iPhone Life Expectancy Studies
Data & Metrics
Jan 01, 2016
Model: CostQuest Cost Model (CQCM)
CostQuest Associates has developed a study of the economic useful life of an Apple iPhone™ and the corresponding Percent Good Table. While many studies have examined physical lives of smartphones impacted by hardware and software failure rates and accidental damage, few have combined that data with the rapid loss in the value of smartphones due to economic obsolescence factors associated with the near-constant release of new features/functionality found in the latest smartphone models. This combination of physical obsolescence and economic obsolescence provides a true view of the economic life of an iPhone™.
In order to describe the methods used by CostQuest Associates, it is important to understand the terminology and the difference in physical and economic lives. The American Society of Appraisers (ASA) in The Fundamentals of Appraising Machinery and Technical Assets – Third Edition defines Economic Useful Life and Physical Life in Valuing Machinery and Equipment as:
Physical Life - The number of years a new property will physically endure before it deteriorates or fatigues to an unusable condition purely from physical causes, without considering functional and economic obsolescence.
Economic Useful Life - The estimated period of time that a new property may be profitably used for the purpose for which it was intended. Stated another way, economic life is the estimated number of years that a new property can be used before it would pay the owner to replace it with the most economical replacement property that could perform an equivalent service. Functional or economic obsolescence factors may limit a property’s economic life. An asset’s economic life will often be less than its normal useful life.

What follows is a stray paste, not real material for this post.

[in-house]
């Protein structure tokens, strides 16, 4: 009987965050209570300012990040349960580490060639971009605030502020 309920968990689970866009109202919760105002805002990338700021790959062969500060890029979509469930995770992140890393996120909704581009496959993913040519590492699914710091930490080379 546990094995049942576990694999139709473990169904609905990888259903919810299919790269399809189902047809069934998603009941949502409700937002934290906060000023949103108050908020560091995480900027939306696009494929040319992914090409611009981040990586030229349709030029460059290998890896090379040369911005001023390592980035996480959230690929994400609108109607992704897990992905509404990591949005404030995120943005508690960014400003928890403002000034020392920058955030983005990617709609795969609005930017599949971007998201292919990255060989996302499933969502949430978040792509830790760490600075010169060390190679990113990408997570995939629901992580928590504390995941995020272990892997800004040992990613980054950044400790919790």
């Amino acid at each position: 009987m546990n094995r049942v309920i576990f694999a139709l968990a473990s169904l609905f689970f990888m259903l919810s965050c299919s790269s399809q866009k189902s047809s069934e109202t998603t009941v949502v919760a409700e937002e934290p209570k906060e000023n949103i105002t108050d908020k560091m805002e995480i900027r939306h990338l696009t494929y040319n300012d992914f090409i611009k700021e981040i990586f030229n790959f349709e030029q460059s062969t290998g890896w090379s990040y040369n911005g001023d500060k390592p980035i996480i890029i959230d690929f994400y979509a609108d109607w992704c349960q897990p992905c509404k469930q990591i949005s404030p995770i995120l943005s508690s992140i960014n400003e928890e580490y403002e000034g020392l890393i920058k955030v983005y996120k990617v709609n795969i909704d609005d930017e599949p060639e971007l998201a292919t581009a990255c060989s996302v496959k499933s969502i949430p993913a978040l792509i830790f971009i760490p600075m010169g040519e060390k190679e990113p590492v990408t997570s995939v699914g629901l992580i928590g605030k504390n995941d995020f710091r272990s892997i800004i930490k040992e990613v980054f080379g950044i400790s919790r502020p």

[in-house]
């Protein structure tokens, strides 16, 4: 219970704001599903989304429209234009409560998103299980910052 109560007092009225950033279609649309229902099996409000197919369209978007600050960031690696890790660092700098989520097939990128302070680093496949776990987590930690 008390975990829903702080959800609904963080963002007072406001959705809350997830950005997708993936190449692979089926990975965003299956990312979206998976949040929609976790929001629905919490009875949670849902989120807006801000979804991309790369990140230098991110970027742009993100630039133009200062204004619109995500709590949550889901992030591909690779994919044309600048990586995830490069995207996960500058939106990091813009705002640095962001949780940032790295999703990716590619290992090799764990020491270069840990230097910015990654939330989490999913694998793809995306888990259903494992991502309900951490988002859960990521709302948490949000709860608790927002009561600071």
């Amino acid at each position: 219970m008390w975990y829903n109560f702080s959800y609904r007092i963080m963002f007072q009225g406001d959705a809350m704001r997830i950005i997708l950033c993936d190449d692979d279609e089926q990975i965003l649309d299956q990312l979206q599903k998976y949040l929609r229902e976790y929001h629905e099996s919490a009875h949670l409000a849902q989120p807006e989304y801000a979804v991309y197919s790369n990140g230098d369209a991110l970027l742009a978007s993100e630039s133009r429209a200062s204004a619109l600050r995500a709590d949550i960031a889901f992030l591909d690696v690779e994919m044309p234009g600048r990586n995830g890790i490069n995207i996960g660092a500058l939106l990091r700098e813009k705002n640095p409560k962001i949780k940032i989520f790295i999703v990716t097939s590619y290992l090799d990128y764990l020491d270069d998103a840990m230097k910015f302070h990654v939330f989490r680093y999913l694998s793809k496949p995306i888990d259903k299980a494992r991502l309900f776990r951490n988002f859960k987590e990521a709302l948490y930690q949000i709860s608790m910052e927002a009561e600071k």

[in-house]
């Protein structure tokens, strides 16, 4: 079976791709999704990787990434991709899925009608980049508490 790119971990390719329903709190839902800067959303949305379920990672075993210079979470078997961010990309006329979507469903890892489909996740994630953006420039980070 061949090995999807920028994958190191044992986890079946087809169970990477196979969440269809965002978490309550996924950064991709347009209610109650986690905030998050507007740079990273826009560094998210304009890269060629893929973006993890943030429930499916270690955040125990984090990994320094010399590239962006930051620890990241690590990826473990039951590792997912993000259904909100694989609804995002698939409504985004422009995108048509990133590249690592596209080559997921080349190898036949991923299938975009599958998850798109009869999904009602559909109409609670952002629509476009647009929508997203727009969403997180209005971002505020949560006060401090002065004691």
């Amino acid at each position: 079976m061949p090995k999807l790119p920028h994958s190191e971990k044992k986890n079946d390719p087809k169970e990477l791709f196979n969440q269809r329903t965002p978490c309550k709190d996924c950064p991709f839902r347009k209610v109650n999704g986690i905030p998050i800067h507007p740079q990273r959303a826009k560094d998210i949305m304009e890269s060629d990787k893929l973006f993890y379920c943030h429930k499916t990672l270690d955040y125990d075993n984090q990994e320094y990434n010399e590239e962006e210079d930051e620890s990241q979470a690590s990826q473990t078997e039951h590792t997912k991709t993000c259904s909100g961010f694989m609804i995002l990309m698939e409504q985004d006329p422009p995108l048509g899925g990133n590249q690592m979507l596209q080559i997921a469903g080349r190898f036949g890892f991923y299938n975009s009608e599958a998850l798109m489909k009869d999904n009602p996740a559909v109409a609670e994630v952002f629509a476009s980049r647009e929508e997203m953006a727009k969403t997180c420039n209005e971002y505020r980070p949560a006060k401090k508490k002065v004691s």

The ASA text goes on to explain, “Normal useful life is the physical life, usually estimated in terms of years, which a new property will actually be used before it is retired from service. A property’s normal useful life relates to how long similar properties actually tend to be used, as opposed to the more theoretical economic life calculation of how long a property can profitably be used. The best evidence of normal useful life is statistical or actuarial data derived from the study of properties that are similar to the subject under actual operating conditions. An asset’s useful life may be longer than its economic life because the owner may elect not to retire the asset from service upon expiration of the asset’s theoretical economic life.” 
In concert with the ASA’s views, it is important to understand the definition of economic depreciation from the financial viewpoint. Economic depreciation represents the loss in value as the asset ages.
From these similar appraisal and financial concepts, analyzing this loss in value over time (which is a combination of physical and economic obsolescence) can provide a quantitative means of measuring the economic useful life on an asset.